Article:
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Australian Dollar Vulnerable to Chinese Reopening Disappointment

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The Australian Dollar is an obvious casualty of fresh market concerns centred over China's response to the Covid pandemic, and further losses are likely say institutional currency analysts we follow.

The Australian Dollar fell and the U.S. Dollar rose at the start of the new week as investors reacted to news Chinese Covid cases were rising again and authorities were intent on tightening restrictions to avoid a major spike in cases.

"We still see AUD as vulnerable to an unwind of the improved sentiment in China as the risk of more widespead lockdowns increases and, even where constraints are lighter, consumers are only responding very slowly to easing constraints," says Elsa Lignos, Global Head of FX Strategy at RBC Europe Limited.

The developments in China come just a week after the government announced an easing in its Covid policy that would allow local authorities more autonomy in responding to the virus. Crucially though, authorities were still required to keep cases down.

This confirmed rumours and speculation that China was moving away from its zero-Covid stance, something investors believed would boost global growth prospects to the benefit of currencies such as the Australian Dollar which has rallied over recent weeks.

But, just days after the government announced a shift in stance, Beijing reported three Covid deaths over the weekend, the first in more than six months.

Meanwhile, case counts across the country are also seen spiking.

"China's Covid cases are at Apr-22 highs, yet, the new policy reaction function is unknown. However, the logic of exponential virus spread, means further lockdowns will likely be required," says economist Callum Bruce at Goldman Sachs.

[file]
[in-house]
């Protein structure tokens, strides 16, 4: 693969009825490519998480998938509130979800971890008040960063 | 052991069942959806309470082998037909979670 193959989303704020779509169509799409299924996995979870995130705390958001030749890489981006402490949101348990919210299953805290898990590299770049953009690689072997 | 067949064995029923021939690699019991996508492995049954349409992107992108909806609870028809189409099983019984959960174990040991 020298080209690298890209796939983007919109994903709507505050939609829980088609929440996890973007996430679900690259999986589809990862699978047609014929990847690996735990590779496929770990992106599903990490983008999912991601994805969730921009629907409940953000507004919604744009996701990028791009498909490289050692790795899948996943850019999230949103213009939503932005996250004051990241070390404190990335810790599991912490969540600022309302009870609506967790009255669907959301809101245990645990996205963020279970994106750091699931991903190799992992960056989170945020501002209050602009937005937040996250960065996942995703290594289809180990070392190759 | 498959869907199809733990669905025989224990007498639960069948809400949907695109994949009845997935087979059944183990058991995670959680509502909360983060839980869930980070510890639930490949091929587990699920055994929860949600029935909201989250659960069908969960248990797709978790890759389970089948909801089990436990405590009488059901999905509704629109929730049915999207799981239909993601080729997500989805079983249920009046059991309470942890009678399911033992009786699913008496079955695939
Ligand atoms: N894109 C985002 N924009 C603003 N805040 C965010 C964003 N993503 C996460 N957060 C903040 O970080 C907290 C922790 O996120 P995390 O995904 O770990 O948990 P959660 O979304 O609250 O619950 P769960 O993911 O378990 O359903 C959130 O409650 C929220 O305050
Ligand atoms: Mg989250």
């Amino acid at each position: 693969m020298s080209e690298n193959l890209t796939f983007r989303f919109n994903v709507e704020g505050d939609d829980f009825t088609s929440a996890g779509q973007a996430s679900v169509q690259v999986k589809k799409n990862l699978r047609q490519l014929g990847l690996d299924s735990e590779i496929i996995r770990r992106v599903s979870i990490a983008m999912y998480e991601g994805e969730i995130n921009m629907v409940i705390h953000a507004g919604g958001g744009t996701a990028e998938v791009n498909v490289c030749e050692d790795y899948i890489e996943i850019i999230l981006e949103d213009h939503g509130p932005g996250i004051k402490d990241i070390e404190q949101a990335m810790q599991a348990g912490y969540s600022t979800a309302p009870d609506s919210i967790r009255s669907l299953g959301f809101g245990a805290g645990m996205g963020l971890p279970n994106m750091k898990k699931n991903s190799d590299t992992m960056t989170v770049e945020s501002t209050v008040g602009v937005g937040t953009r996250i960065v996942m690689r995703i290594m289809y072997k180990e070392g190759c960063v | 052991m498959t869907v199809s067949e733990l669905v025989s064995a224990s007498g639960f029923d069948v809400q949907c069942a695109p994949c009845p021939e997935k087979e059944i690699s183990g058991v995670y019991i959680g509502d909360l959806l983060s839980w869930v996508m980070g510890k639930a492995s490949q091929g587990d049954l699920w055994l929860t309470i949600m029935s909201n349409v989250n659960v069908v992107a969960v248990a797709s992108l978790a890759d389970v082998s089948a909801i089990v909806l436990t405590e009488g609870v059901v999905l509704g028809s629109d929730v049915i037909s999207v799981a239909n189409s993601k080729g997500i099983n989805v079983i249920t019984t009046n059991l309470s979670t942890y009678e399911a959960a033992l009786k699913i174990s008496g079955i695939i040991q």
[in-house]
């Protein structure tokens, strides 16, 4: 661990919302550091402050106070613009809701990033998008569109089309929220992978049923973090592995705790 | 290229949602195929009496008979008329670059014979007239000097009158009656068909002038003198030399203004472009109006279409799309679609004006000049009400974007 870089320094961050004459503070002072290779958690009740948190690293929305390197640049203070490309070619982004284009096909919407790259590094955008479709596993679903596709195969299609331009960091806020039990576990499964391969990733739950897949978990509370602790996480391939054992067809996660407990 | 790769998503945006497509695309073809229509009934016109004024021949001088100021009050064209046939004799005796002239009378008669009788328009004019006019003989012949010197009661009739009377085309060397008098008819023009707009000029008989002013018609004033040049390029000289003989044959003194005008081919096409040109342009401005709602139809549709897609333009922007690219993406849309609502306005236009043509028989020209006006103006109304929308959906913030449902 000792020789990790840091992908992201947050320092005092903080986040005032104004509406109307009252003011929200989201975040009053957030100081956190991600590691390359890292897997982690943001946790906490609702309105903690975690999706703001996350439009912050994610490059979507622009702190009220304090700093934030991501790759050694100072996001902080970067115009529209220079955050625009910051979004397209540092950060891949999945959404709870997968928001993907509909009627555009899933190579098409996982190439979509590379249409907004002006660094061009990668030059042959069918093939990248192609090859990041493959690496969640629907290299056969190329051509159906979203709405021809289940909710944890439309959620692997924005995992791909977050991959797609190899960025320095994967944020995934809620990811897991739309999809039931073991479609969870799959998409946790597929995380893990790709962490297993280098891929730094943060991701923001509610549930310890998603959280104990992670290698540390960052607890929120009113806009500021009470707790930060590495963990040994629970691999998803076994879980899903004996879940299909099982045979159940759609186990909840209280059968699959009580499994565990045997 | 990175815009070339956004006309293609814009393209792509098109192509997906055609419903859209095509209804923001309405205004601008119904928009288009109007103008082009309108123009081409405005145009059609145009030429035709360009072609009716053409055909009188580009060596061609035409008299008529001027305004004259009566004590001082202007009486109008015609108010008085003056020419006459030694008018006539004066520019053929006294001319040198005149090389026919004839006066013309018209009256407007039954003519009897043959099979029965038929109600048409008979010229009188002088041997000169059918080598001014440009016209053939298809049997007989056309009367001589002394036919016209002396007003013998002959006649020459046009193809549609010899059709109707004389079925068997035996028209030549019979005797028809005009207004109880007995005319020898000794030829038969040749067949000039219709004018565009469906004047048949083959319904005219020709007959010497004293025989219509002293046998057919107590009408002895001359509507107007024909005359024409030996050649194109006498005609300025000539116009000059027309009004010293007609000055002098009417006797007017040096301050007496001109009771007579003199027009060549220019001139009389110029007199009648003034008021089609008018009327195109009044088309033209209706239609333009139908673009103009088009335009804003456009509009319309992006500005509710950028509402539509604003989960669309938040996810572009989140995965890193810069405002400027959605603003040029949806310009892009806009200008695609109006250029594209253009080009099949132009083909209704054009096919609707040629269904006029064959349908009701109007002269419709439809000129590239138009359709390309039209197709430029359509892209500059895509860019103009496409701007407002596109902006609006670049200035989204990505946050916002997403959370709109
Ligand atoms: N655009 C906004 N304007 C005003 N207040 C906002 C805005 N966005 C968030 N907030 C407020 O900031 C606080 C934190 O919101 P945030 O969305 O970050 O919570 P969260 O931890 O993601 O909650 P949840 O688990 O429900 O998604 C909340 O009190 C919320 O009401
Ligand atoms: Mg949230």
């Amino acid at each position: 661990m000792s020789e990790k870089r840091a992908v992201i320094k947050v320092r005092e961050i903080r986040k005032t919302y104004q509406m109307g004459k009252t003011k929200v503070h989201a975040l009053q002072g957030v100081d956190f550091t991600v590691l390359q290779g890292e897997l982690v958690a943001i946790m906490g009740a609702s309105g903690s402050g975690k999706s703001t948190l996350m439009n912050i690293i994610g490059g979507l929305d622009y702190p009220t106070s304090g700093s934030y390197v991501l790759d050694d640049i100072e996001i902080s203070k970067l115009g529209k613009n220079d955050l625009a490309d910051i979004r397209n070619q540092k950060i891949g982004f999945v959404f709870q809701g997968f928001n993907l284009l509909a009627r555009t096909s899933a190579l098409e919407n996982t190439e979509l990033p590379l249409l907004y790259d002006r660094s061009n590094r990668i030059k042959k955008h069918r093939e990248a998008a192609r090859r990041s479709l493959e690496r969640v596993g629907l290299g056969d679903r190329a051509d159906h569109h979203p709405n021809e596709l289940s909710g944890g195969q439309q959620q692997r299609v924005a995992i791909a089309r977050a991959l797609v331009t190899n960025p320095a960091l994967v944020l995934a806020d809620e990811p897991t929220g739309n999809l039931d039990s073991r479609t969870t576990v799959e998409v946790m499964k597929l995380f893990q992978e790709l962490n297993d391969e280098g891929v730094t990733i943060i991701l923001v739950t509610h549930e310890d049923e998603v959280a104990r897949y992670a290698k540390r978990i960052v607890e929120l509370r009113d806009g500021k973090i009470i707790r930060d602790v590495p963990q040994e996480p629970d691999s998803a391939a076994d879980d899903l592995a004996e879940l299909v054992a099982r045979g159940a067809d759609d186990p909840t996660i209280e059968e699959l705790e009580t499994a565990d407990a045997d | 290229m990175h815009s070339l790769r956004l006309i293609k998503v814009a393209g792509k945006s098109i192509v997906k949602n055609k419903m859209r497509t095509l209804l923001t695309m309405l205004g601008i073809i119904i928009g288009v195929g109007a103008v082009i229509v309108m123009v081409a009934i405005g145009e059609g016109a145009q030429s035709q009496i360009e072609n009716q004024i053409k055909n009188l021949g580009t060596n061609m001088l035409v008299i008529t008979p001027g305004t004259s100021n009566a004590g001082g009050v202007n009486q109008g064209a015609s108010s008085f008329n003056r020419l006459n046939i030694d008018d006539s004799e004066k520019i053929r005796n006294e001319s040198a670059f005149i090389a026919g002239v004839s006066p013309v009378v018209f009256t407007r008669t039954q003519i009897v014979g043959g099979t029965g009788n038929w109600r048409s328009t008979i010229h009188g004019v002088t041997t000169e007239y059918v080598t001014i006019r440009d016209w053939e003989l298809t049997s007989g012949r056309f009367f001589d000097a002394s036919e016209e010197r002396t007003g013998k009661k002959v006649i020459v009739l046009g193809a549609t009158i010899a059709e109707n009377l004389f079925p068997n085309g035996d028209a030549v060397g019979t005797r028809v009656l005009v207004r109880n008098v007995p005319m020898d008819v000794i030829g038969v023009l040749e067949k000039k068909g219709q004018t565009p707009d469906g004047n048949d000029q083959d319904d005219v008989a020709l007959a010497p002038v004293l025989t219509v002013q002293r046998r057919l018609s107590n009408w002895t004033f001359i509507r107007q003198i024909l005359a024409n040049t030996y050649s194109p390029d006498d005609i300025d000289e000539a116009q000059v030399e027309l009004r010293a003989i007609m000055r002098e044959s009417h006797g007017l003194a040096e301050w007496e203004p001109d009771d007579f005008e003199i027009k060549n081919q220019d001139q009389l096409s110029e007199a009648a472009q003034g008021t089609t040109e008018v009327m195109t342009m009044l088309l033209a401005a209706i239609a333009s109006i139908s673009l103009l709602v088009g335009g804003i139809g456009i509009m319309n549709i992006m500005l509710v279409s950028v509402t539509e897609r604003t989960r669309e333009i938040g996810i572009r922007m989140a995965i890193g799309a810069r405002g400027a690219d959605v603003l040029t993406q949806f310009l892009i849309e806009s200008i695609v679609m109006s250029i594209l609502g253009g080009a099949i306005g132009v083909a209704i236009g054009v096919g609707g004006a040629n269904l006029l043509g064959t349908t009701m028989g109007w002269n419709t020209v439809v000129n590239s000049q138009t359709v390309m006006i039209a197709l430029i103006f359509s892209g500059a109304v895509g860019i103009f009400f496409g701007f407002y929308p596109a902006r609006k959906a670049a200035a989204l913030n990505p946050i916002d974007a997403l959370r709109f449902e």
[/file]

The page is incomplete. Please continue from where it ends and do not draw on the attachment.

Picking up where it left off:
A spike in cases over the weekend in the city of Shijiazhuang, close to Beijing, resulted in officials asking residents to stay at home on Monday.

This was just days after the city eased some controls, including mass testing while allowing students to return to school. The u-turn confirms the challenges facing authorities tasked with taking a more targeted approach to Covid management while keeping cases capped.

Doctors in China say the country's healthcare system is not prepared to deal with a huge nationwide coronavirus outbreak should authorities ease controls.

The warning for China's leaders was delivered by a dozen health professionals — including frontline doctors and nurses and local government health officials — interviewed by the Financial Times this month.

"The medical system will probably be paralysed when faced with mass cases," one doctor, based in Wuhan, said.

The warnings will jar with investors' expectations for China to ease its strict Covid control policies in order to pursue stronger growth rates.

"The AUD is likely to continue trading on such global factors," says analyst Ashish Agrawal at Barclays Bank in Singapore. "News flow from China could also exert an influence on the AUD, especially if there are renewed signs of tightening in mobility as cases spread."


AUD against GBP and USD

Above: GBP/AUD (top) and AUD/USD (bottom) at daily intervals. To better time your payment requirements, consider setting a free FX rate alert here.


The Australian Dollar fell a percent against the U.S. Dollar to 0.6569 at the start of the new week as investors reacted with disappointment to developments in China.

The Pound to Australian Dollar exchange rate rose 0.70% to trade at 1.7887, AUD payments on a typical bank account are offered around 1.7384 according to our data, but competitive payment providers are offering closer to 1.7830.

Further losses in the Australian Dollar will be likely if the downshift in investor expectations towards China extends, say analysts.

"Ongoing unwinding and reassessment of optimism regarding relaxation of China zero-COVID restrictions weigh on AUD and will continue to do so," says Patrick Bennett, a strategist at CIBC Capital Markets.

David Forrester, Senior FX Strategist at Crédit Agricole, says the AUD has recently enjoyed a double boost from lower UST yields and a weaker USD as well as China's loosening of its Covid restrictions as well as efforts to boost its property sector.

"These boosts are waning, however," he says in a recent daily note to clients.

The analyst adds that the coming days will be a critical test of authorities' will to move towards re-opening, and hence a test of the Australian Dollar.

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